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Asking the right question to get a more accurate response

October 21, 2013

In an attempt to get the answers you need, first you must make sure to ask the right questions.  This concept applies to billing in so many ways.  How do you make sure that you get the answer you need and not the answer to the question you asked?

When a patient presents to the clinic for a visit, standard protocol is to confirm their demographic information, including their current insurance coverage.  If you were to ask the question ‘are you still at the same address?’ the likely response is ‘yes’.  However, depending on how long it has been since their last visit, what is listed in the system may/may not be accurate.  If you were to ask the question ‘what is your current address?’ the patient is now prompted to provide the exact information, affording a greater opportunity to actually confirm that what is listed is accurate.  When you ask to see the patient’s insurance card as opposed to asking ‘do you still have insurance x?’, now the information on record can be confirmed for accuracy and/or offers an opportunity to update necessary information to ensure payment.  As employers change benefit packages, the carrier may be the same, however, benefits may often change.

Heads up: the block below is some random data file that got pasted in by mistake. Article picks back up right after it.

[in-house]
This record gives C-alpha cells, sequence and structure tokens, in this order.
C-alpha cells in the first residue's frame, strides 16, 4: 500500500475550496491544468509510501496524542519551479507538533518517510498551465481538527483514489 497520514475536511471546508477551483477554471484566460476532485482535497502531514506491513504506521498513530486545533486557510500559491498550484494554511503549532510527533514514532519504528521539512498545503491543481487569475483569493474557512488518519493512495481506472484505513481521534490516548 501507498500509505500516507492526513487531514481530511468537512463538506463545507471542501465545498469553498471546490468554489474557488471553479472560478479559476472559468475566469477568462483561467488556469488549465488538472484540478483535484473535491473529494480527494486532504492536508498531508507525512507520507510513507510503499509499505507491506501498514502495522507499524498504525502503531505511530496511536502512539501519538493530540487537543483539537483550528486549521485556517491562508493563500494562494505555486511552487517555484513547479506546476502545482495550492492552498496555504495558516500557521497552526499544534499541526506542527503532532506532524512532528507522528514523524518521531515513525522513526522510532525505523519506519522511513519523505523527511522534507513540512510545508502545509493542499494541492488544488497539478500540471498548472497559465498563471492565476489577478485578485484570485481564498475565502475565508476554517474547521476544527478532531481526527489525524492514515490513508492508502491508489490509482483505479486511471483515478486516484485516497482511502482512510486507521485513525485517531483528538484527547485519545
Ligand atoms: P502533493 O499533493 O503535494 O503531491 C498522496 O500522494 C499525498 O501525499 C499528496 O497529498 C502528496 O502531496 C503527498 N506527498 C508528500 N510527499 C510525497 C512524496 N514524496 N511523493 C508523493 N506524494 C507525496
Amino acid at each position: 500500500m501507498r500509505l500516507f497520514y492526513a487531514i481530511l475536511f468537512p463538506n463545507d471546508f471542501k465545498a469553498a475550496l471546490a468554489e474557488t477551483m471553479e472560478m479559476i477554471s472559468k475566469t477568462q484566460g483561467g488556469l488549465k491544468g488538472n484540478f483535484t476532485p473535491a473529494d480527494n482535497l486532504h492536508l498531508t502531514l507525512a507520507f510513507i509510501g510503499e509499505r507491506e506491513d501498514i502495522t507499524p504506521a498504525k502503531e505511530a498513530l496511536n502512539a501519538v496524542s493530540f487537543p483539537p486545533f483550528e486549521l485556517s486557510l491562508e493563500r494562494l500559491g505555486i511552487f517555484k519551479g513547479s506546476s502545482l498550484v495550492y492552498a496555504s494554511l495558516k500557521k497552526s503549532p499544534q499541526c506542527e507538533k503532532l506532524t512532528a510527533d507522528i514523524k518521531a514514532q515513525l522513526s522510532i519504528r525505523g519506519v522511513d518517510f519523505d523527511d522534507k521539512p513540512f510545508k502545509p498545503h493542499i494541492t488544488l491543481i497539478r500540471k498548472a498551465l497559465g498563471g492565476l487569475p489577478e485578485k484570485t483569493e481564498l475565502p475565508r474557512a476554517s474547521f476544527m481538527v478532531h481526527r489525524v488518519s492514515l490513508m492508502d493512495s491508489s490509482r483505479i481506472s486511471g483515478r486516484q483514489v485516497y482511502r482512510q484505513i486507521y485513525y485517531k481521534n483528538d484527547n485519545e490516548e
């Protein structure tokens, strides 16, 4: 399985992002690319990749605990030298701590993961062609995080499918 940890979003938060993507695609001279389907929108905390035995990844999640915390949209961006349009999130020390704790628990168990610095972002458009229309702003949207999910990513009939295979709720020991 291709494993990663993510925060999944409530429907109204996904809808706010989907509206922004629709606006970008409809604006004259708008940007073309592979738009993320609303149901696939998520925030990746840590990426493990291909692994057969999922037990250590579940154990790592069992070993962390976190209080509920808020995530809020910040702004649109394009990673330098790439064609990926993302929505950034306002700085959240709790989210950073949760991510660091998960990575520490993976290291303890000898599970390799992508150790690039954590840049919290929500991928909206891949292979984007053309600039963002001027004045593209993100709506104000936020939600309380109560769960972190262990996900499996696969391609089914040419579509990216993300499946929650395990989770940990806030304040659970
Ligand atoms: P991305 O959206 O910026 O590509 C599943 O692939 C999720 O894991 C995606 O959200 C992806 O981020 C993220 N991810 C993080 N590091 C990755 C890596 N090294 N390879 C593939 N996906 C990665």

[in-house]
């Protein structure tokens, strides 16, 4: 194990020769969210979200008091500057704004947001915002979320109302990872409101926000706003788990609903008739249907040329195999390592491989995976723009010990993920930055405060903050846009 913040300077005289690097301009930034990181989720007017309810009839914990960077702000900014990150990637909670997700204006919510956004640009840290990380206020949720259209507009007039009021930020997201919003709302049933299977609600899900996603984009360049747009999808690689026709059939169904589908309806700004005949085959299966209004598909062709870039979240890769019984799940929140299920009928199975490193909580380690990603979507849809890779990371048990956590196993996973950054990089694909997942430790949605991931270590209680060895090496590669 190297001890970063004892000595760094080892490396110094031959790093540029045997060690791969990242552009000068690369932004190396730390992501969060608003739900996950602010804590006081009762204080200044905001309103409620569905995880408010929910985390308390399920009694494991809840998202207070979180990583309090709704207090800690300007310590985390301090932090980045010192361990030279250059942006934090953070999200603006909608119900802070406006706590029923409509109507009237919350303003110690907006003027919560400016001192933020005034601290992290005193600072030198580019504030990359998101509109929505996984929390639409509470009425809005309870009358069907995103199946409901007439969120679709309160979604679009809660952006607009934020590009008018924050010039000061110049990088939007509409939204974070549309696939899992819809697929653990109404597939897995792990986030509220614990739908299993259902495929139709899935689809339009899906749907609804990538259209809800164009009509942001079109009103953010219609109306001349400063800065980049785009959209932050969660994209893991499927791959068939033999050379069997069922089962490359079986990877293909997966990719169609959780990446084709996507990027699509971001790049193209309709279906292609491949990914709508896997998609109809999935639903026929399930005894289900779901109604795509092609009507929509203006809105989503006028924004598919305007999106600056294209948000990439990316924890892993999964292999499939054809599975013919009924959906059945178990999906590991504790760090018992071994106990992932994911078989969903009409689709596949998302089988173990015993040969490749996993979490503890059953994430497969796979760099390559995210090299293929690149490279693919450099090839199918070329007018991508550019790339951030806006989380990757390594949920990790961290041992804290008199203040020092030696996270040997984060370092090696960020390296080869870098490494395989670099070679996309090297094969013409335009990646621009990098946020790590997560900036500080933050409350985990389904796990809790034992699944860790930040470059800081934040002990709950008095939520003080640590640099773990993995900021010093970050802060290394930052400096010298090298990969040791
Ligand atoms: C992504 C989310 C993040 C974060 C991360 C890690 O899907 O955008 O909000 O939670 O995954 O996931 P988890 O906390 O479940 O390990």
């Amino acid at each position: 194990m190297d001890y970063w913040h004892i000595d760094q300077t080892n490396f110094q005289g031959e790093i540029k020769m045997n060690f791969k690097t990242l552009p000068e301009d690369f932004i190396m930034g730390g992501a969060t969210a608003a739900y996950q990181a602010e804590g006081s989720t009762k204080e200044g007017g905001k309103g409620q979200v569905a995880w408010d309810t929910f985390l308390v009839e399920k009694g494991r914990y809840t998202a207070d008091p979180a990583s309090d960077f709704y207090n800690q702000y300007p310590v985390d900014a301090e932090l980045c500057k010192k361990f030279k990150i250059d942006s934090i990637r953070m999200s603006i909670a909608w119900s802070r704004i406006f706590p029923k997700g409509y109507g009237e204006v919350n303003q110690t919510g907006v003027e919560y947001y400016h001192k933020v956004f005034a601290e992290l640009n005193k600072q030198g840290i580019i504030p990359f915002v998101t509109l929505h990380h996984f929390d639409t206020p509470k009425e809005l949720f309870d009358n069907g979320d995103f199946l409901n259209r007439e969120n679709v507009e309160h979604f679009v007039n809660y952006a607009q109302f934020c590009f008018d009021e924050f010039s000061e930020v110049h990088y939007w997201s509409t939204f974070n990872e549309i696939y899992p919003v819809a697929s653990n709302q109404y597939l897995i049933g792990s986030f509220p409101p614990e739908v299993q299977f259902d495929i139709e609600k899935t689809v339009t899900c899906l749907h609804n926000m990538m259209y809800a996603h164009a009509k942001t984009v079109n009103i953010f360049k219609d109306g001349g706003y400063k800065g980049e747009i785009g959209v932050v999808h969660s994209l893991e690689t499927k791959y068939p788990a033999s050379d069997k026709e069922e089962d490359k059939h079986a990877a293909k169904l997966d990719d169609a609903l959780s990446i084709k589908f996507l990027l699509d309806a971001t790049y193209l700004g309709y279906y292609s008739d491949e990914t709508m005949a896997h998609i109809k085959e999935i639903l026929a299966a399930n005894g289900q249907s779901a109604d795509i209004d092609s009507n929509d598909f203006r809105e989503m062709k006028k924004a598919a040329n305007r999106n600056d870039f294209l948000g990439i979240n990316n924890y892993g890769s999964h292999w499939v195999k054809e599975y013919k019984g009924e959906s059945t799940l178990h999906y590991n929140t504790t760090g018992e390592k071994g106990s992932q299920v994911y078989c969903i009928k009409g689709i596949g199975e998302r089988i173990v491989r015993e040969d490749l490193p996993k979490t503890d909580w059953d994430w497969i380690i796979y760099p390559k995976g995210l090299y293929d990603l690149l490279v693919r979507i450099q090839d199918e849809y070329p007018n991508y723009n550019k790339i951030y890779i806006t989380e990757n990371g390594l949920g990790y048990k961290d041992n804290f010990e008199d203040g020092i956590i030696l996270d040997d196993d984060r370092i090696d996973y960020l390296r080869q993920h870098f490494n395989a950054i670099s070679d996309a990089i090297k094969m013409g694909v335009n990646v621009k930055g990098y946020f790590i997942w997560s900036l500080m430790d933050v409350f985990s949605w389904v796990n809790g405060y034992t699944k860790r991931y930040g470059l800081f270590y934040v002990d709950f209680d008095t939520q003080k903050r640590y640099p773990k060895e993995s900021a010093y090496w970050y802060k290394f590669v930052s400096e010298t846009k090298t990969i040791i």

What kind of response would you receive if you asked ‘does Medicare cover home health certification?’  The answer would be yes, this is a covered service.  However, without the proper context and question, the answer provided does not afford the most appropriate information to determine next steps.  While home health certification is a Medicare covered service, in an FQHC it is not a billable service.  There is no face-to-face encounter to qualify as a billable visit.  If failing to mention the type of provider when asking the question or following with pertinent details, the information obtained is incomplete.

These are just a few simple examples but more often than not, I find myself asking a question in response to receiving one…just to better understand the context and direction of the conversation.  Basic principles of troubleshooting apply – who, what, when, where, why and how?  If you can’t truly understand each of those, it is difficult to provide the most accurate response.

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